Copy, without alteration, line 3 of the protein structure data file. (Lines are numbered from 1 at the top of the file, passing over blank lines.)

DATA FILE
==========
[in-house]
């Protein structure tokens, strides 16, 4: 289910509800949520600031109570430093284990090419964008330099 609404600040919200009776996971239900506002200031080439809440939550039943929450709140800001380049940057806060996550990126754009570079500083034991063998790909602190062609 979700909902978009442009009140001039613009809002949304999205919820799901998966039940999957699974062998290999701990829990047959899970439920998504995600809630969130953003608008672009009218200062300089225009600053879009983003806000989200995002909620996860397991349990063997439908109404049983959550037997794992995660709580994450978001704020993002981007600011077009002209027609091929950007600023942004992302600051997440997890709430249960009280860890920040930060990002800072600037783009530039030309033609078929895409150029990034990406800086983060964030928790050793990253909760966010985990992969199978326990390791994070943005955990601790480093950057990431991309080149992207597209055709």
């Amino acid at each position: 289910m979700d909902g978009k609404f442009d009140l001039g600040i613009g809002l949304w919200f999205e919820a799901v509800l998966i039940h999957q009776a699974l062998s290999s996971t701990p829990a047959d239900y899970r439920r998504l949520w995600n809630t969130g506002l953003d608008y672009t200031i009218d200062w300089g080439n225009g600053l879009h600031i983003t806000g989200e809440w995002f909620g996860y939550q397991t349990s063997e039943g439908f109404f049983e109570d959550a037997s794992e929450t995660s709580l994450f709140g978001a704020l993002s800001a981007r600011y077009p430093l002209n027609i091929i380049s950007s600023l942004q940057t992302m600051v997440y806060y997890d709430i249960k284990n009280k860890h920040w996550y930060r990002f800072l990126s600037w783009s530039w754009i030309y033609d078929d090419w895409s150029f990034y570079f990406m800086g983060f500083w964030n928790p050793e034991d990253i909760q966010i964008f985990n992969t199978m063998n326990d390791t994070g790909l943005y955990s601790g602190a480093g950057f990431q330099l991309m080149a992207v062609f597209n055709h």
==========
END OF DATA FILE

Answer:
């Amino acid at each position: 289910m979700d909902g978009k609404f442009d009140l001039g600040i613009g809002l949304w919200f999205e919820a799901v509800l998966i039940h999957q009776a699974l062998s290999s996971t701990p829990a047959d239900y899970r439920r998504l949520w995600n809630t969130g506002l953003d608008y672009t200031i009218d200062w300089g080439n225009g600053l879009h600031i983003t806000g989200e809440w995002f909620g996860y939550q397991t349990s063997e039943g439908f109404f049983e109570d959550a037997s794992e929450t995660s709580l994450f709140g978001a704020l993002s800001a981007r600011y077009p430093l002209n027609i091929i380049s950007s600023l942004q940057t992302m600051v997440y806060y997890d709430i249960k284990n009280k860890h920040w996550y930060r990002f800072l990126s600037w783009s530039w754009i030309y033609d078929d090419w895409s150029f990034y570079f990406m800086g983060f500083w964030n928790p050793e034991d990253i909760q966010i964008f985990n992969t199978m063998n326990d390791t994070g790909l943005y955990s601790g602190a480093g950057f990431q330099l991309m080149a992207v062609f597209n055709h």